Back at Bookworm's bibliographic headquarters, a lovestruck Lydia Limpet gives him the opportunity to monologue for a bit about his love of books, but makes the mistake of asking why he doesn't apply his knowledge to writing a book of its own. McDowall --- the only criminal to ever be apprehended by both Batman and Lieutenant Columbo --- goes off, screaming at her, accusing her of mocking his inability to write an original story, and even lashing out violently, almost attacking her with a heavy hardcover before he notices its title: The Secret of Success: Self Control.
McDowall goes hard in the scene, and it's terrifying, almost to the point of being as out of place as opening with Commissioner Gordon getting shot by a sniper. The villains on the show always have a bit of an edge to them, but Bookworm is, to my knowledge, the only one who almost beats his henchmen to death five seconds after cheerfully discussing his own brilliance. Go out of your way to see it, it's a pretty great performance.
Batman and Robin, meanwhile, are speeding through the city in the Batmobile when Gordon calls and tells them that there's a problem involving a bridge at a nearby warehouse, and when they arrive, they discover that the bridge has indeed been blown up...
...but only in photography terms.
It turns out to be the third ruse in ten minutes, leading Batman and Robin to attempt to find the source of the "blown up" bridge, but there's something far more important going on in this scene.
It's here, fifteen weeks and twenty-nine episodes in, that we finally get something that would stand as one of the show's most memorable trademarks, and one of the biggest signs of how much of a hit it was: The Window Cameo. As Batman and Robin climb up the walls to look for the projector --- climbing up the walls of a warehouse, remember --- the window suddenly slams open to reveal the show's first non-villainous celebrity guest: Jerry Lewis.
JERRY LEWIS: ARE YOU BATMAN?! Oh, you must be, 'cause that's Robin! Hi, Robin!
BATMAN: Yes, citizen, but don't be alarmed. We're here on official business.
JERRY LEWIS: Holy human flies!
And with that, he slams the window shut and enters history.
Lewis actually makes a shocking amount of sense for the Window Cameo. He was, after all, a DC Comics character just like Batman --- The Adventures of Jerry Lewis ran for a staggering 124 issues between 1957 and 1971, and only a few months after his appearance on Batman, the Caped Crusader would return the favor by guest starring in #97.
You'd think they might've wanted to have that issue on the stands at the same time as the episode, but alas. April's issue was about a curse brought on by a broken mirror.
Eventually, Batman and Robin trace the projection back to Bookworm's Bookmobile. Rather than just opening up the doors themselves (and falling into a trap of Bookworm's henchmen), the Dynamic Duo elect to play it safe, choosing instead to blast the van with the "Ultra-Sonic Bat-Ray," set to a truly alarming 12,000 decibels.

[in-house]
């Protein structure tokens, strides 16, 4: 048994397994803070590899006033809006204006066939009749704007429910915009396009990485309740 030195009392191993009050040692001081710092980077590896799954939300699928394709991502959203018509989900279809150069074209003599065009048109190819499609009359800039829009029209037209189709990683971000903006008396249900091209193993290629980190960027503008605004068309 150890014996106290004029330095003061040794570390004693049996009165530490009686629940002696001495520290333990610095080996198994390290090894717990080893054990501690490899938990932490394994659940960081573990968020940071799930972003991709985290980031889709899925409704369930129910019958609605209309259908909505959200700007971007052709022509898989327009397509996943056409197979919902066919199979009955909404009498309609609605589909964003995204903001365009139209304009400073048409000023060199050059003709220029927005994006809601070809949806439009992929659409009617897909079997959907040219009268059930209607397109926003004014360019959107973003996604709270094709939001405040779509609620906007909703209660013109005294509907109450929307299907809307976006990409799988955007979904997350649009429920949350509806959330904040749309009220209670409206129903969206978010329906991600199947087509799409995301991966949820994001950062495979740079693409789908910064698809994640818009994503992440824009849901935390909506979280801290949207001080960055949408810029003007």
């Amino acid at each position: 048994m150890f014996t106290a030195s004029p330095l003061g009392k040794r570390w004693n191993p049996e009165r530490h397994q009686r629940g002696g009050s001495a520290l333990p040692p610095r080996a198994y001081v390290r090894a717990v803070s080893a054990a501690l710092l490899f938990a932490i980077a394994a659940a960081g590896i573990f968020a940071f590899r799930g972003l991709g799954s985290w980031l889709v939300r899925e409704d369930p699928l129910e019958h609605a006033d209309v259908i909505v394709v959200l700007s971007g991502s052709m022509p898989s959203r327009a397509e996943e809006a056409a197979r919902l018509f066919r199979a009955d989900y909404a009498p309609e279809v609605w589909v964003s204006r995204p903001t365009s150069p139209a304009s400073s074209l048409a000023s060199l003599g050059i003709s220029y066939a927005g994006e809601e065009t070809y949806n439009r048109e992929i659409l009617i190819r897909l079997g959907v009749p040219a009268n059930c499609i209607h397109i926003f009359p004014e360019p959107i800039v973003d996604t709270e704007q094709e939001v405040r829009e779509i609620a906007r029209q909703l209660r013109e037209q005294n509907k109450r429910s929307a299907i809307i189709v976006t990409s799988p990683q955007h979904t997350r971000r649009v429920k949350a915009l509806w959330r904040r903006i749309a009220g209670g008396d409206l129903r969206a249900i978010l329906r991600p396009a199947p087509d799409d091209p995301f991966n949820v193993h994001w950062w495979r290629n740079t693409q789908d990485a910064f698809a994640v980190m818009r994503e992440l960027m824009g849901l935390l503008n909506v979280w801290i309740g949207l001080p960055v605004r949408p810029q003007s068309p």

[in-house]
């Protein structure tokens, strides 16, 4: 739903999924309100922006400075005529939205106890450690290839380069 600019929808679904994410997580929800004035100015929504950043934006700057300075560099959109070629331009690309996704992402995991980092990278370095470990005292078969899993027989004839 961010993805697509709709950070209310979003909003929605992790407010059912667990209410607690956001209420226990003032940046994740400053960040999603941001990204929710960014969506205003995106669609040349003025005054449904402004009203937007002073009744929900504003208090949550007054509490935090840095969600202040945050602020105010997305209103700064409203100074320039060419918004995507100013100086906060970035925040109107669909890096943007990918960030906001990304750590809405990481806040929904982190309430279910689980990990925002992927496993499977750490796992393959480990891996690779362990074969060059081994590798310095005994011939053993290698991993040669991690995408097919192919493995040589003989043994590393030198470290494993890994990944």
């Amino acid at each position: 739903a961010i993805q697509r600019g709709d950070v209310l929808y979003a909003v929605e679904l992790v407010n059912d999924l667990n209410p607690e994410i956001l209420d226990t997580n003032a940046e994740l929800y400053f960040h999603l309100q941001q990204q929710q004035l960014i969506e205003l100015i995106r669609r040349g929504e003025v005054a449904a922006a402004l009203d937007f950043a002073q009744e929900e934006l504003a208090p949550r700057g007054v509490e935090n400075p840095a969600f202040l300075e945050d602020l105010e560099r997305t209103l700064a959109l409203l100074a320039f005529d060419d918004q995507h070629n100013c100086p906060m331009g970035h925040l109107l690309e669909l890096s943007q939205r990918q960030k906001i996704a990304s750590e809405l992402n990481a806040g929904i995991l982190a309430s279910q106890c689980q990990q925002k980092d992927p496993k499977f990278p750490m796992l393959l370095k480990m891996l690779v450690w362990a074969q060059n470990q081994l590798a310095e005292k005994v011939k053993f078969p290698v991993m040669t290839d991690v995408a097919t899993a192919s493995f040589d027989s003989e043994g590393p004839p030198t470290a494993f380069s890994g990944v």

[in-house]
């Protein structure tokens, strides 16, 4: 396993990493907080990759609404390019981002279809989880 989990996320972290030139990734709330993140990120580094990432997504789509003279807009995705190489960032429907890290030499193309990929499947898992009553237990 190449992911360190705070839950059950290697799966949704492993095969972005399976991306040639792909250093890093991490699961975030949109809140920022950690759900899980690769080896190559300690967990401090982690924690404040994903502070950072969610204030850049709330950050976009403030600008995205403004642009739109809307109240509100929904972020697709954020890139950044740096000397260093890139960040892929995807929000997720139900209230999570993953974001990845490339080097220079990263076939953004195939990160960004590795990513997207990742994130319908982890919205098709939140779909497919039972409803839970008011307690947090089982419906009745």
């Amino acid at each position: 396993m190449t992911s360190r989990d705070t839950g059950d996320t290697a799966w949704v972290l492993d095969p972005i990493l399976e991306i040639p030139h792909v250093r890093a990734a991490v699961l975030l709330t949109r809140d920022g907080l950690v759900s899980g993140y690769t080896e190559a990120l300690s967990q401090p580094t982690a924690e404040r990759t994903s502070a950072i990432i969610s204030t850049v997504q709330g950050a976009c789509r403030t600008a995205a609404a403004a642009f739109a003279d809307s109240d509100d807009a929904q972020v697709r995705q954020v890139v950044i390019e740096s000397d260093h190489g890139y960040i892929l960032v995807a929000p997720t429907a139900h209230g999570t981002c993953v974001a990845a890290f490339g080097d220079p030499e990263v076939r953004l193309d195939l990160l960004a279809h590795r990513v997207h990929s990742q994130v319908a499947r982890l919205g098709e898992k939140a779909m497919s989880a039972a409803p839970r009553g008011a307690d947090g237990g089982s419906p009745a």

Folks... We've been through this before, but just as a reminder here, that's roughly four times louder than the loudest sound in recorded history, and five times louder than a sound that could melt concrete just by force. Then again, considering that the last time this happened it was twenty thousand, I guess that's a step in the right direction.
Amazingly, the van bursts open to reveal a handful of crooks holding their ears --- and one "hostage," Ms. Limpet --- who have not been reduced to a thick and bloody pudding by Batman's sonic attack. Instead, they're driven into a nearby alley for a fight scene. Once again, there's another nice touch here as Batman stops and insists that they all remove their glasses before they start fighting, something that the goons immediately agree to, nodding to each other about their concern for safety before going back to their existing plan of attempted murder.
But even this is a ruse --- #4, by my count -- meant to lead Batman and Robin to Ms. Limpet, who they find bound and gagged in the back of the bookmobile. She's ostensibly there to plant false information that will lead them into yet another trap, but Batman is too cautious to be led so easily --- at least, this time. Instead of simply freeing her and questioning her, Batman knocks her out with a spray of anesthetic Bat-Gas:
BATMAN: I regret this, but it's a precaution I must take. I'm going to put you to sleep for a little while. I give you my word there will be no harmful after-effects.
It seems that Bat-Gas is a little more than just a knockout spray. When the Caped Crusaders bring Lydia back to the Batcave, we find out that it's also a pretty effective truth serum, keeping her under while they hook her up to a Hypermetric Lie Detector and ask her about Bookworm's plans. Unfortunately, he hasn't passed the entire plan to the henchmen, only telling them that step one is, as always, murdering Batman and Robin. Which, to be honest, is a pretty good place to start if you're a crook in Gotham City.
After rushing her back to the Bookmobile --- with Lydia none the wiser --- they wake her up and get the false information that Bookworm was trying to plant in the first place, aka Ruse #5. She tells them that Bookworm's planning to steal the Declaration of Independence, turning to stare directly into the camera as she does:
Even Robin rolls his eyes at that one, which is pretty great.
Batman decides to go into the trap anyway to turn the tables on Bookworm, leaving Robin to guard Lydia. There's just one problem: She's noticed that Robin keeps addressing her by her name, a name that she never (consciously) gave them. After yet another ruse involving a book full of knockout gas, she rats on our heroes, canceling the plan at the Declaration.
Instead, as Batman chases the false lead, Robin is taken to the Wayne Memorial Clock Tower, which Desmond Doomsday informs us was "presented to Gotham City in memory of Bruce Wayne's father," the show's second and most vague reference to Batman's parents being murdered. Tonight, however, Bookworm intends it for another tragedy: The death of the Boy Wonder!
A mere minute before midnight, Bookworm ties Robin to the clapper of the Clock Tower's bell, planning for the chiming of the hour to smash his body to pieces at the stroke of midnight!
Be here next week, dear reader! The worst is yet to come!
Index of Episode 1x29:
- Holy homicide!
- Holy reincarnation!
- Holy explosion!
- Holy detonator!
- Holy human flies!*
- Holy Cinderella!
- Holy headache!
- Holy midnight!**
*: Spoken by Jerry Lewis, not Robin the Boy Wonder
**: Spoken by narrator Desmond Doomsday, not Robin the Boy Wonder
- Batmobile Bomb Detector
- Radio-Controlled Ejector Button
- Emergency Bat-Turn Lever
- Ultra-Sonic Bat-Ray.
- Hypermetric Lie Detector
The Best Batman '66 Art Ever